Pages: 1 2
I recently returned home from an unforgettable, two-week trip to Israel with the Young Jewish Conservatives. While there we spoke to members of the Israeli Knesset and Foreign Ministry, and traveled to parts of Israel—such as Hebron and Sderot—that most American groups never get to see because they are either politically incorrect or dangerous.
Here are 7 fascinating things I learned there that are worth sharing:
1.) I had the opportunity to visit the headquarters of “Save a Child’s Heart,” an Israeli medical charity that performs pediatric heart surgery for non-Jewish children in desperate need of help, free of charge. Since its inception in 1995, the organization has literally saved the lives of 3,000 non-Jewish children, 50% of whom came from Gaza, the West Bank and Iraq.
When I heard these statistics I could not believe it. I asked a worker there if this amazing organization helps the image of Israel in the Palestinian territories, as “Save a Child’s Heart” certainly assists many families who despise the Jewish State. She responded: “We hope so.”
2.) There are two UN refugee agencies in the world: First is the United Nations Relief and Works Administrations (UNRWA) for 5 million Palestinian refugees (which includes the descendants of the original 500,000 Palestinian refugees from the Israeli War of Independence) which employs 30,000 workers. The UNRWA has resettled no Palestinians.
The second refugee agency is the United Nations High Commissioner for Refugees (UNHCR), which assists every other refugee in the world–including 100 million displaced people during the last 50 years–and employs 7,000 people. The UNHCR has resettled tens of millions of refugees.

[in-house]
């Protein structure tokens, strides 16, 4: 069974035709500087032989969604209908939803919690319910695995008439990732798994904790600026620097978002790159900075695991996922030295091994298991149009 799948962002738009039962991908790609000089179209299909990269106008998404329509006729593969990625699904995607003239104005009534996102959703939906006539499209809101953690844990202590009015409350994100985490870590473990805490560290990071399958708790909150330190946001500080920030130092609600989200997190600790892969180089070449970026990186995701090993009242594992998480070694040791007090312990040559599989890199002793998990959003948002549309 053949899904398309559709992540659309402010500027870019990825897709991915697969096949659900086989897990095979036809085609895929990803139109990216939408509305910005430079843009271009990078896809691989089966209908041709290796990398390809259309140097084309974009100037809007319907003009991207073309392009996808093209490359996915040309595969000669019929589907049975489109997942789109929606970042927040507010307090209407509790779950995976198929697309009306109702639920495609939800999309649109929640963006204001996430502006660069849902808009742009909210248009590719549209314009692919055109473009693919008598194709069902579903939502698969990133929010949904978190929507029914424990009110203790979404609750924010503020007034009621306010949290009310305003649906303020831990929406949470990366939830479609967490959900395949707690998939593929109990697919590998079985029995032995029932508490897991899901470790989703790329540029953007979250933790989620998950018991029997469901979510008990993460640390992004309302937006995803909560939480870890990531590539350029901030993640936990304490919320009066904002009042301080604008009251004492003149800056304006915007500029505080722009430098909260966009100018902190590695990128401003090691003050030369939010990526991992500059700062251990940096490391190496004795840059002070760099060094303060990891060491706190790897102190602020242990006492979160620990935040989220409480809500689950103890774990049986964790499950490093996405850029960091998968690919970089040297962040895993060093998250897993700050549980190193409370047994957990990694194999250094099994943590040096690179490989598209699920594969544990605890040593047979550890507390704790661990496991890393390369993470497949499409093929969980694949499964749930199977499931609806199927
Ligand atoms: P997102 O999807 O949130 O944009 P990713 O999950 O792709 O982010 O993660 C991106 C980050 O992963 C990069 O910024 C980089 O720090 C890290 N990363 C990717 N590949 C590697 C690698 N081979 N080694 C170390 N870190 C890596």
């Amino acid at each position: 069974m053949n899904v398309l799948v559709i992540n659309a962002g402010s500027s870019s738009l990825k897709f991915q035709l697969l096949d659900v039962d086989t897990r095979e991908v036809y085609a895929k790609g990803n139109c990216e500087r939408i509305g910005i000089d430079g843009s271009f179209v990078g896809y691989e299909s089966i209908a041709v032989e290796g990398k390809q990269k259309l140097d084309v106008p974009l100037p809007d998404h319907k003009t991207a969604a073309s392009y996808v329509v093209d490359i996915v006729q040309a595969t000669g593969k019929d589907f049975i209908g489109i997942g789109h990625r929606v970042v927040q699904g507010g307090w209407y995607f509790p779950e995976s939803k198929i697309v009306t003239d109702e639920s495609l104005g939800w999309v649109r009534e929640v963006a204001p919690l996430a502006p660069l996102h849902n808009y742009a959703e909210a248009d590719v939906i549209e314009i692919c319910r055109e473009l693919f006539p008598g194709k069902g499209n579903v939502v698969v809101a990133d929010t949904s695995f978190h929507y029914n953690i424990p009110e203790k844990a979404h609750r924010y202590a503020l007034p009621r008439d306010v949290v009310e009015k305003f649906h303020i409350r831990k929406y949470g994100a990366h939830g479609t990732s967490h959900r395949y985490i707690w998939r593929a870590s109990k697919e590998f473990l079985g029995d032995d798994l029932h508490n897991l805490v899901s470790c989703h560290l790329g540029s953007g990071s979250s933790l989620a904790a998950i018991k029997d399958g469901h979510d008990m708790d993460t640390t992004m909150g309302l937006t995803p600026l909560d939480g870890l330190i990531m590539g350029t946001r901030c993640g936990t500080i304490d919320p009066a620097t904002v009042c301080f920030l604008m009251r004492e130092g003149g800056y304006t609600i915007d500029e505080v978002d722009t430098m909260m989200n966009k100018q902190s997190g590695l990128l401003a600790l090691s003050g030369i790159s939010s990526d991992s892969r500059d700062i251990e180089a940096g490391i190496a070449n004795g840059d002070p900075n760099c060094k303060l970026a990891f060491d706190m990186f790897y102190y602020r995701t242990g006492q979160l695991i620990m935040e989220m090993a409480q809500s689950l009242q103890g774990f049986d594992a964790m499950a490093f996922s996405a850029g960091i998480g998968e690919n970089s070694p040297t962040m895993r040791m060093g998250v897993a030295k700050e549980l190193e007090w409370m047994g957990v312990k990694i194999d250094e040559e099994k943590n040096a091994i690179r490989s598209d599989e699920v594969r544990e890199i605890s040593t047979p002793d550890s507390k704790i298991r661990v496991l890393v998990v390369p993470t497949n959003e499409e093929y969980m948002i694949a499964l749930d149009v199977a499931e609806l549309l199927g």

Looking at these numbers, one would think that the cause of the Palestinians is some how morally superior to that of all other war refugees. After all, why have so many more workers been assisting a dramatically smaller group of people? But if the Palestinians are unique it is only because of their moral inferiority, as they are the only group of refugees that regularly commit acts of terrorism against innocent civilians.
Another obvious question: why hasn’t the UNRWA resettled any of the Palestinian refugees? The answer, of course, is that the surrounding Arab states would rather have these refugees remain a thorn in Israel’s side, than help them start a new life. The UNRWA is happy to oblige.
3.) A couple interesting facts about the political right in Israel:
There are many on the Israeli political right who do not value the American-Israel relationship, and think it causes more harm than good (they are not big fans of AIPAC). And they are not just talking about the Obama era. Many of them, including Moshe Feiglin (Netanyahu’s political rival in Likud), think that America attaches too many strings to its support; they think that America routinely coerces Israel into making one-sided concessions; and they think that Israel needs to become independent of America, and more self-reliant in the international arena. In fact, Mr. Feiglin told us that he does not care if Romney or Obama wins the election, as Israel can take care of itself. Many of us in the YJC challenged his opinion, but to no avail.
Another interesting dynamic in Israeli politics was relayed to us by Gil Hoffman, the Chief Political Correspondent of the Jerusalem post. He told us that there are also many on the right in Israel who actually want President Obama to be re-elected because he has proven himself to be a failure with regard to the peace process, and they are therefore confident Israel will not relinquish any land as long as he is president. Conversely, they fear that Netanyahu would trust a President Romney, which could accelerate the peace process, eventually leading to Israeli concessions. Mr. Hoffman told us, “There is no peace process because of the President of the United States.” For this reason, many on the Israeli left are worried Obama will win re-election.
Pages: 1 2